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The biggest FinTech IPO of 2020 lost around 20% of its share price on Monday (Dec. 28). Lemonade Inc. (NASDAQ: LMND) fell in preparation for the post-IPO lockup period, which is set to end… today.
Brace yourself. It's going to fall further.
If you were thinking of buying some Lemonade shares, this is not necessarily a bad thing. In fact, it can work out for you pretty well down the road – you just have to play it right.
When we wrote about the Lemonade IPO back in July, it was also one of the biggest IPOs of the year. Less than a week after trading, it was up over 176%. Of course, Lemonade was trounced by the Snowflake IPO in November as the biggest software IPO of all time.
Lemonade stock ultimately soared 300% after its July IPO price of $16. But inside buyers are allowed to sell their shares starting today, and that means it could see some serious fluctuation ahead. The amount of potential shares on the move amounts to around 44 million.
Still, the insurance industry is ripe for disruption thanks to Lemonade's marriage of tech and finance. Total insurance industry net premiums were $1.32 trillion in 2019. This is something everybody wants, and it's something everybody wants to be made easier. Lemonade provides that.
That makes Lemonade a strong buy over the long term, but you can expect the short term to be choppy.
Here is what you can expect from Lemonade stock and the mobile FinTech industry as a whole.
What Makes Lemonade Stock Worth It?
Financial technology is undergoing massive changes in the digital economy. As people become increasingly involved with their mobile phones, accessing everything from food delivery to banking on their tiny screens, there will be greater pushes for convenient user experiences on their devices.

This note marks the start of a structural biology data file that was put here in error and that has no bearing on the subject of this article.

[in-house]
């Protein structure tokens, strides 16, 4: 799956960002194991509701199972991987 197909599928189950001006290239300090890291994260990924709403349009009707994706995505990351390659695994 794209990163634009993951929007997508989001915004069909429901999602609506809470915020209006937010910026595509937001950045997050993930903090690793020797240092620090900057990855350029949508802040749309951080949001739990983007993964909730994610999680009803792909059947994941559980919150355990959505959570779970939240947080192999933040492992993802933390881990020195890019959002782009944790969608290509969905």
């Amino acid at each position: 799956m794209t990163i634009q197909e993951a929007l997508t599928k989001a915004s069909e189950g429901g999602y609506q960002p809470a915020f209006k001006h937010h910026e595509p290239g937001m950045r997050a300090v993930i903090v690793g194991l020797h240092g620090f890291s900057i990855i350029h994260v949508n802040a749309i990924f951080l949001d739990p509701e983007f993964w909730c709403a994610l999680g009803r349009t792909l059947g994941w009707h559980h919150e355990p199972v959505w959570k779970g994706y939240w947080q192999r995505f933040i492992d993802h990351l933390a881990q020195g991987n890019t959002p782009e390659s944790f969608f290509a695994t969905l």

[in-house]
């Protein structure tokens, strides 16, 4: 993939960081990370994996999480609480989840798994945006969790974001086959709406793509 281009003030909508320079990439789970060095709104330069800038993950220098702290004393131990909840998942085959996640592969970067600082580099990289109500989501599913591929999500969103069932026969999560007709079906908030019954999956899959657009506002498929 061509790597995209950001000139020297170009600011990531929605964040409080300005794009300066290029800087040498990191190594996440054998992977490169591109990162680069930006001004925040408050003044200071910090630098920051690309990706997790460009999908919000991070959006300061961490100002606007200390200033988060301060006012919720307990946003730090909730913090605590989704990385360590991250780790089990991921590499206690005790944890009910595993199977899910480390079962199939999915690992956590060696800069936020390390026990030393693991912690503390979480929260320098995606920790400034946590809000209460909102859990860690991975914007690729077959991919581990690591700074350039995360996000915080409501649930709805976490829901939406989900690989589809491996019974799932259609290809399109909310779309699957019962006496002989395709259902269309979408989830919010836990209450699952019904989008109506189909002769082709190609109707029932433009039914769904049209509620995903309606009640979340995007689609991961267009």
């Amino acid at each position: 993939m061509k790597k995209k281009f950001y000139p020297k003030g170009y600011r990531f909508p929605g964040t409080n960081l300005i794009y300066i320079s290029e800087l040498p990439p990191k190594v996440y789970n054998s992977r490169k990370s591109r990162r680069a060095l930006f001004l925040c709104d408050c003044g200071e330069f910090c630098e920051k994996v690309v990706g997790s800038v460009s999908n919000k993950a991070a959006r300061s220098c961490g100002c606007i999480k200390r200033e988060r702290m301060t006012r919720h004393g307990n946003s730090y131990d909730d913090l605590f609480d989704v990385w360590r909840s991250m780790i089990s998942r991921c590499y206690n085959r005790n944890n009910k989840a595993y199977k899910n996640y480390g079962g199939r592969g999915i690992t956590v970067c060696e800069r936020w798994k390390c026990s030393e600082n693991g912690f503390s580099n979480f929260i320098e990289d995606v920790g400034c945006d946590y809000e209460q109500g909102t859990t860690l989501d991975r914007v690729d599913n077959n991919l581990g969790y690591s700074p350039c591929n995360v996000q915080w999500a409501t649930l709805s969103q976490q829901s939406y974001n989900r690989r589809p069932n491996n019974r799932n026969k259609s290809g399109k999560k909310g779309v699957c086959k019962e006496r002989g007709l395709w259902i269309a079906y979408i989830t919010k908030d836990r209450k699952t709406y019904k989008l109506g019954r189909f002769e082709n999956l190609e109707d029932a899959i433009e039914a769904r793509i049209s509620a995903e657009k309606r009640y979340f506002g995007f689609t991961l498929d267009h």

Major insurance firms like Geico and State Farm have apps to streamline the customer experience. But these are also huge, clunky legacy firms with heavy expenses (e.g. rent and labor) that ought to be trimmed away over the next decade to compete with more nimble FinTechs.
Lemonade Inc. is one of those FinTechs, an insurance company running on AI and chatbots. On top of that, the company is attempting to change the culture of insurance – turning the "necessary evil" of insurance into a positive.
It's a "public benefit corporation." That means the company attaches a social cause to its success. The specific "public benefit" for Lemonade is allowing customers to donate leftover cash after claims to charity.
Right now, Lemonade is focused on renters and homeowners insurance, but it could widen its horizons to automotive insurance as it grows.
The company's financials have done well in the last few years. Revenue is up 266% since 2018, from $22 million to $97 million.
It's still relatively new to the game, so the company is not yet profitable. In fact, net income decreased from 2018 to now, from -$52 million to -$121 million. But remember, this is natural for a startup like Lemonade, as it needs to spend money to grow early on. The company has only been around about five years thus far – it was founded in 2015.
With the lockup period ending today, shares that were owned before the IPO will hit the market. With the number of outstanding shares increasing, Lemonade stock is down about 20%.
It could go down even further in the next few months. But here's why Lemonade is still a stock to watch…
When to Buy Lemonade Stock